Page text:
Transcription factors regulate gene expression in the nucleus in response to a variety of external stimuli. This level of control is necessary in order for the organism to adapt quickly to changing environments. The mechanisms of such control can be complex and involve several other proteins which can act in concert with the transcription factor during functions including nuclear import/export, and binding to gene promoter sequences. Phosphorylation of transcription factors has been frequently observed in response to signaling events.
Pho4 is a transcription factor found in yeast which activates the PHO5 acid phosphatase gene when the organism is exposed to a phosphate-deficient environment. It has been demonstrated that (1) phosphorylated Pho4 is primarily localized to the cytoplasm, while unphosphorylated Pho4 is localized to the nucleus (2) Pho4 is phosphorylated in the nucleus by a complex consisting of a cyclin and a cyclin-dependent kinase, Pho80-Pho85 (3) Pho4 is phosphorylated at five separate sites which consist of Ser-Pro dipeptides (4) phosphorylated Pho4 is exported from the nucleus to the cytoplasm by Msn5, a member of the importin b protein receptor family; and (5) that Pse1, another importin b receptor protein, binds to and transports unphosphorylated Pho4 from the cytoplasm to the nucleus.
The authors of this paper seek to carry previous research in this area a step further by attempting to identify what roles the five sites of phosphorylation of Pho4 play in nuclear export, nuclear import, and transcription regulation. A series of experiments are performed which examine the behavior of mutant strains in which the expression of Pho4 has been modified by alteration of Pho4 phosphorylation sites using single amino acid substitutions at the dipeptide in question. The authors also investigated the roles of Pho4 phosphorylation sites in regulating Pho4 binding to the export receptor Msn5, the import receptor Pse1, and transcription factor Pho2 by using SDS-PAGE gels to estimate the degree of binding by various Pho4 strains to the receptor in question under either phosphorylated or mock-phosphorylated conditions. Finally, Pho5 acid phosphatase enzyme activity was measured for various Pho4 mutant yeast strains when exposed to high-phosphate or low-phosphate conditions.
The authors conclude that phosphorylation of sites 2 and 3 together promote Pho4 export from the nucleus and is required for proper binding to Msn5; that phosphorylation of site 4 blocks nuclear import and interferes with Pse1/Pho4 binding; and that phosphorylation of site 6 retards Pho4/Pho2 binding, inhibiting transcription of Pho5. The sum of their findings is that Pho4, through its phosphorylation sites, exerts a detailed and multi-layered regulatory mechanism for transcriptional response to variations in the organism’s environment.
1. Regulation of Pho4 nuclear export
Pho4 mutants in which Pho4 was expressed containing Ser6Ala substitutions at various Pho4 phosphorylation sites and fused to green fluorescent protein (GFP) were produced. Paired cultures were then exposed to high-phosphate and low-phosphate environments, respectively, and examined by fluorescent microscopy (FM). Mutants which contained Ser6Ala substitutions at sites 1,4, or 6 experienced nuclear export similar to that seen in wild-type Pho4-GFP strain, which serves as the control. However, Pho4SA2-GFP and Pho4SA3-GFP cultures demonstrated significant defect in nuclear export upon exposure to high-phosphate conditions as seen under FM (figure 1A). From this, and the demonstration that Pho4SA146-GFP was localized primarily to the cytoplasm under high-phosphate conditions, the authors conclude that phosphorylation of sites 2 and 3 in concert is the requisite condition in order for Pho4 to be properly exported from the nucleus under high-phosphate conditions.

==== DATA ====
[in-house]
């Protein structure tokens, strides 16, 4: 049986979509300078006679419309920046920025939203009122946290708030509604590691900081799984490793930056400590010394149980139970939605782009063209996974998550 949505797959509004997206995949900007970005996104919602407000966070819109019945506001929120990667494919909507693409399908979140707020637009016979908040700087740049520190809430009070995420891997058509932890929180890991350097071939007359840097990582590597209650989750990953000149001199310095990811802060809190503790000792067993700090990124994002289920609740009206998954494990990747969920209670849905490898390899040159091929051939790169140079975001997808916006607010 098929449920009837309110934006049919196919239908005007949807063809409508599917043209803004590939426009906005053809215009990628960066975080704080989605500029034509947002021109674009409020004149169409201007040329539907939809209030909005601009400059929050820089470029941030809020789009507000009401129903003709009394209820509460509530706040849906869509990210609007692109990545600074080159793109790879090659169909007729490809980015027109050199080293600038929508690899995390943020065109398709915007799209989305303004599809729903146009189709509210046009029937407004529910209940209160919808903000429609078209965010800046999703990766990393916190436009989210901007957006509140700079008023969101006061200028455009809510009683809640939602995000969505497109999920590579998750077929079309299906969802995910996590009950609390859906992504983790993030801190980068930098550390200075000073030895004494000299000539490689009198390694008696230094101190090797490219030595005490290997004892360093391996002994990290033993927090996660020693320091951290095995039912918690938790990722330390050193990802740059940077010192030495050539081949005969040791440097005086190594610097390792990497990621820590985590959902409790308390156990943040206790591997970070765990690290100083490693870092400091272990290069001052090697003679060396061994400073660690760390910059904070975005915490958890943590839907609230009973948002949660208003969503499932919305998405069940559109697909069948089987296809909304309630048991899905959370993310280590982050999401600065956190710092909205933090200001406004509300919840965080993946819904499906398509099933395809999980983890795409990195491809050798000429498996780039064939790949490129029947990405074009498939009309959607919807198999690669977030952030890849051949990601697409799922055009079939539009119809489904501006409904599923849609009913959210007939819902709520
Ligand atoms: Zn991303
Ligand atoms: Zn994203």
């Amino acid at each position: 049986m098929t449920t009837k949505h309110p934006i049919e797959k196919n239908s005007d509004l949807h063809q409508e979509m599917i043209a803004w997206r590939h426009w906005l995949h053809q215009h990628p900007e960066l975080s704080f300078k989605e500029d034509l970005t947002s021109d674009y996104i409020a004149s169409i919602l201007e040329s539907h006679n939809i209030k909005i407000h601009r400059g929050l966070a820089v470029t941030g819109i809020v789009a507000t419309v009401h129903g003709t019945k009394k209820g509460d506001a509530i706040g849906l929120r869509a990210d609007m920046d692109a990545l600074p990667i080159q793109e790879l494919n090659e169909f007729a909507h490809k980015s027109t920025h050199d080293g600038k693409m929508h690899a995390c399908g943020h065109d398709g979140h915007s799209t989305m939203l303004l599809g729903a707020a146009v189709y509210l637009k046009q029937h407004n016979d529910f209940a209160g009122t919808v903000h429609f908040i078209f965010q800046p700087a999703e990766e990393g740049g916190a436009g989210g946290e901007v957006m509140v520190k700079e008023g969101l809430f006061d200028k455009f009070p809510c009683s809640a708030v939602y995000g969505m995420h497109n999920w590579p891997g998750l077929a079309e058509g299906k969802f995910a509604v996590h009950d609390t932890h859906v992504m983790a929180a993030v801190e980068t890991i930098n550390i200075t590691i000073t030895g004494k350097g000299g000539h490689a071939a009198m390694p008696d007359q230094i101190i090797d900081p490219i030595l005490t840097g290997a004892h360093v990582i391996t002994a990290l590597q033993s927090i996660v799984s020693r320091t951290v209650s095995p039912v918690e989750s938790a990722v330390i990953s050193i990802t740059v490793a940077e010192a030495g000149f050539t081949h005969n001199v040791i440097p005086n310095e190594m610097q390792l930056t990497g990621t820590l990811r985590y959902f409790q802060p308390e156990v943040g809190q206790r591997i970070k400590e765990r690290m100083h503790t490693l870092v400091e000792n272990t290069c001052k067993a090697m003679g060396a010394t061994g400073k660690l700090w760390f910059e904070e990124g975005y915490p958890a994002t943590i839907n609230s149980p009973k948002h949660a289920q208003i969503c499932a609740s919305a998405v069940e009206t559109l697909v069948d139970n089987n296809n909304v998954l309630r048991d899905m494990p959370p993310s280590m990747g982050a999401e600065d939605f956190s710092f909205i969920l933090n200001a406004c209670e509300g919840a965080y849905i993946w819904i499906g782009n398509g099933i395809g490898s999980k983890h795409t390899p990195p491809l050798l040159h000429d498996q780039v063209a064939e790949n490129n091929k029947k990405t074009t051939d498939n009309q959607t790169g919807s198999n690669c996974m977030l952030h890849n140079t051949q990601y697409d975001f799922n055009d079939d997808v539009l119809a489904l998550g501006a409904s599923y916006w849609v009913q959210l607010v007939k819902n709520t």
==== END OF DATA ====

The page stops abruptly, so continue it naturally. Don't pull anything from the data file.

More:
The data tends to support the author’s conclusion. However, FM microscopy is not the most accurate method of determining cellular localization; in particular, it appears that it is at least possible that there has been a mild degree of export of Pho4SA2 -GFP and Pho4SA3-GFP from the nucleus in the photos demonstrating localization under high-phosphate conditions. It is likely that this is an artifact introduced by the intense fluorescence of the nucleus, but we cannot be certain. Moreover, while the authors conclude that phosphorylation of both sites 2 and 3 together is necessary for proper export, it is interesting that they do not further elaborate on this by creating a Pho4SA1246 or a Pho4SA1346 mutant and demonstrating the localization pattern when just one of sites 2 and 3 is phosphorylated.
The authors then examine the role of Pho4 phosphorylation with respect to binding interactions with the nuclear export receptor Msn5. Pho4SA23 and Pho4SA146 were fused to “zz” binding domains of Immunoglobulin G, were phosphorylated or mock phosphorylated in vitro, rendered stationary by addition to IgG-Sepharose beads, and treated with Msn5-His6 in concert with Gsp1Q71L, a form of Ran which is only able to manifest as the GTP-bound form, thus fully mimicking the Msn5 nuclear export complex. SDS-Page electrophoresis was performed in order to quantify the nature of Pho4-zz (wild type control and mutant forms) binding to the Msn5 nuclear export complex. The authors conclude from their data (fig.1B) that Pho4SA23-zz fails to bind to the Msn5 complex while Pho4SA146-zz experiences normal binding; thus, they determine that the phosphorylation of sites 2 and 3 is necessary for nuclear export of Pho4.